Statista, a leading provider of market and consumer data, reported that before COVID-19, 17% of US employees worked from home for 5 days or more per week, increasing to 44% during the pandemic. This was replicated around the globe as governments implemented lockdowns. For those unused to remote working, this increased the feelings of anxiety that can lead to burnout, as they struggled to balance their work and personal lives.
Many of the changes in the way we work were managed by IT teams, even as they too relocated to home offices. Tools and applications were rolled out in record time to support new ways of working. Connectivity moved beyond the company’s physical walls and into thousands of homes, requiring support teams to maintain a steely eye on network security and stability. Additionally, an ever-growing number of IT end-user support requests challenged IT teams.
Of course. burnout is a problem in every industry but IT burnout has long been an issue as budgets tightened and workloads increased. The challenges faced by everyone in 2020 drove stress levels higher. In one article, BBC cites a survey conducted by tech recruiters Harvey Nash in May 2020 that stated ‘more than a third of tech professionals had seen their mental health deteriorate as a result of the crisis’. The article points out that even those used to remote working began to struggle with the situation once the pandemic hit.
Even as resources stretch toward breaking point to support the growth in remote working, the pressure remains to keep service and maintenance projects on-track. As companies adapt to new business models to become more competitive there will be no relief from that pressure. For many, the pandemic highlighted the need to accelerate digital transformation plans to become more agile, both in the way they operate and in how they deliver services. Once again, IT teams will be at the forefront of making these transformations successful.
Having seen how staff can work together remotely, many companies are considering shrinking their office space and continuing flexible working once the pandemic ends. It seems that the logistical challenges of managing hardware refresh programs and Windows 10 servicing alongside digital transformation initiatives, with users, equipment and connectivity spread across hundreds and thousands of locations, are not going to disappear.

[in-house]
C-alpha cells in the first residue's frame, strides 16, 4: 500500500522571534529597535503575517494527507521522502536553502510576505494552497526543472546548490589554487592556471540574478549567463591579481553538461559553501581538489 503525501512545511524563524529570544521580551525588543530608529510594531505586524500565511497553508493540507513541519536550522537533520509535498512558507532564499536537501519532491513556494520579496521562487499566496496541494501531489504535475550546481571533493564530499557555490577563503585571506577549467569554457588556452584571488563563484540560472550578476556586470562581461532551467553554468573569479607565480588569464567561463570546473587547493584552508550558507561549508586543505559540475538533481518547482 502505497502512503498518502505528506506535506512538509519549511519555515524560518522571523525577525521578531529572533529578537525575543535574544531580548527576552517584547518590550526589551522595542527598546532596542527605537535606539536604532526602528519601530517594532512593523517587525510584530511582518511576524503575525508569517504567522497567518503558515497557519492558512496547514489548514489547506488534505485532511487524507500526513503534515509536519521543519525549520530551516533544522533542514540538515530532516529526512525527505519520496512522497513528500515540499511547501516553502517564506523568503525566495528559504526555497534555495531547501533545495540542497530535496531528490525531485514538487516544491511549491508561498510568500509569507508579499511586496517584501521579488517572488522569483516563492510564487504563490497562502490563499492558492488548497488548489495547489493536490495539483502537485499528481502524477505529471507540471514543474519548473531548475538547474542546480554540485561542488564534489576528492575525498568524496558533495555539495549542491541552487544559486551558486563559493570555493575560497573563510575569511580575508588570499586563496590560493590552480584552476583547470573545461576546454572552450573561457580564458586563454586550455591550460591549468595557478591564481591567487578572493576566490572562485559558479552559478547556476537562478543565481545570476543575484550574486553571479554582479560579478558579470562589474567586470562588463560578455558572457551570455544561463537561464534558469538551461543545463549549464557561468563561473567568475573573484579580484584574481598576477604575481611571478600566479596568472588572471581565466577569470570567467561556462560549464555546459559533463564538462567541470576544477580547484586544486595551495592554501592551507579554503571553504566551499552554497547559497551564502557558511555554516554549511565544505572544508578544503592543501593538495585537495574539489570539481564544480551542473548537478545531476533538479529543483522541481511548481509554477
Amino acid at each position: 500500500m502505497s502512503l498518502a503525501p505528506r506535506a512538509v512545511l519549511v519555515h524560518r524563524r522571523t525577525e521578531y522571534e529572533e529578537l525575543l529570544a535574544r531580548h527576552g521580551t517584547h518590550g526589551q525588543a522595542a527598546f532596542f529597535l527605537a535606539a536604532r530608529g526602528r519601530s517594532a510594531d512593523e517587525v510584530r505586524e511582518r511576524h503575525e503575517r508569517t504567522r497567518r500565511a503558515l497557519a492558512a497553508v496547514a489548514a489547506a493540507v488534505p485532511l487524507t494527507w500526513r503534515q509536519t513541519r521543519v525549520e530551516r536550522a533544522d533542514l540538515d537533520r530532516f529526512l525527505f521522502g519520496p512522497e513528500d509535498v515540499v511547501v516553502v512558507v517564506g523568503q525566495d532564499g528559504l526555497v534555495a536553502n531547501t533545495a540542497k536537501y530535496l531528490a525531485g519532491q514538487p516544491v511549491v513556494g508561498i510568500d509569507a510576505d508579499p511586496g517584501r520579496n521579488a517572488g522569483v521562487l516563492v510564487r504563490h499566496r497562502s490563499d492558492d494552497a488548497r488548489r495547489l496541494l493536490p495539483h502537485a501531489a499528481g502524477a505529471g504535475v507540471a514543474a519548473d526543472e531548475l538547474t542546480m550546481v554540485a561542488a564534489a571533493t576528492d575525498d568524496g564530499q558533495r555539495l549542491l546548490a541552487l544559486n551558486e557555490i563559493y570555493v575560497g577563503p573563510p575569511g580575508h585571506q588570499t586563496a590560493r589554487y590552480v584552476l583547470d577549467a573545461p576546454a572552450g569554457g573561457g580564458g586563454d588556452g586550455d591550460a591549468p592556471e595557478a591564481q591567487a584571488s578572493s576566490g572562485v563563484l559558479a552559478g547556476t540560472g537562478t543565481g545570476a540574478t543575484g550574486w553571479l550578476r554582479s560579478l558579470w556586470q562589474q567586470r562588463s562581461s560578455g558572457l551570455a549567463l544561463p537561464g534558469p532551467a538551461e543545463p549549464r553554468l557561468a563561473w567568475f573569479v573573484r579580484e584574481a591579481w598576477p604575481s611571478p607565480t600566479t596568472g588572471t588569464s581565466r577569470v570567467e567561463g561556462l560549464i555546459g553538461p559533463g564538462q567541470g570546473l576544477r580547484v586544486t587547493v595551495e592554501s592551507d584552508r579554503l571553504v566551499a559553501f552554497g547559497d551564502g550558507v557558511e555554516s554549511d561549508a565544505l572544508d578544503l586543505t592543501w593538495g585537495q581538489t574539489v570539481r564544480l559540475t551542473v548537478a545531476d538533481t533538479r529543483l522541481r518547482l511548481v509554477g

What could disappear is the extra headcount traditionally brought in to manage IT projects. As rollouts increase in frequency, shrinking budgets may no longer be able to accommodate the cost of hiring this additional expertise. As a result, every stage of the project – from defining the scope through to progress reporting – will likely become even more challenging.
Consider how many hours/weeks/months you have seen swallowed up by these tasks:
In the article ‘10 sources of IT burnout and what you can do about it’, ‘repetitive work’, ‘constant firefighting’ and ‘unmanageable workloads’ are called out as some of the causes of IT burnout. With fewer hands and a greater number of tasks, the probability for human error increases. So how can you help prevent burnout from happening in your teams?
In these unprecedented times, sadness, anxiety, frustration, irritability and other physical and emotional reactions are understandable, but they can become overwhelming. Recognizing the signs of burnout, keeping an eye out for your teams, while not forgetting to give yourself a break, is critical.
One of the tips mentioned in the article ‘6 Ways to Prevent Work Burnout’ is to seek out productivity solutions. With project rollouts on the increase, IT departments need to find new ways of working that will allow them to achieve more with less effort. A way of doing this is to adopt a repeatable process that allows teams to manage projects more effectively.
Automation has already transformed many industries and as Forbes notes, ‘In the face of a global public health crisis, every kind of organization (has been forced to propel forward their automation and digital transformation plans for the critical sake of the "safety" component within automation’. So, why not apply automation to the tools you use to manage IT projects? After all, it will help you reduce the number of repetitive, administrative chores that, done manually, can be a source of frustration and stress.
By introducing automation into your project tools and workflows, you can:
The ReadyWorks approach is to apply automation every aspect of an IT program:
To see how you could streamline your costs and provide your teams with the tools they need to successfully deliver on your company’s maintenance, service and transformation projects, schedule a demo today.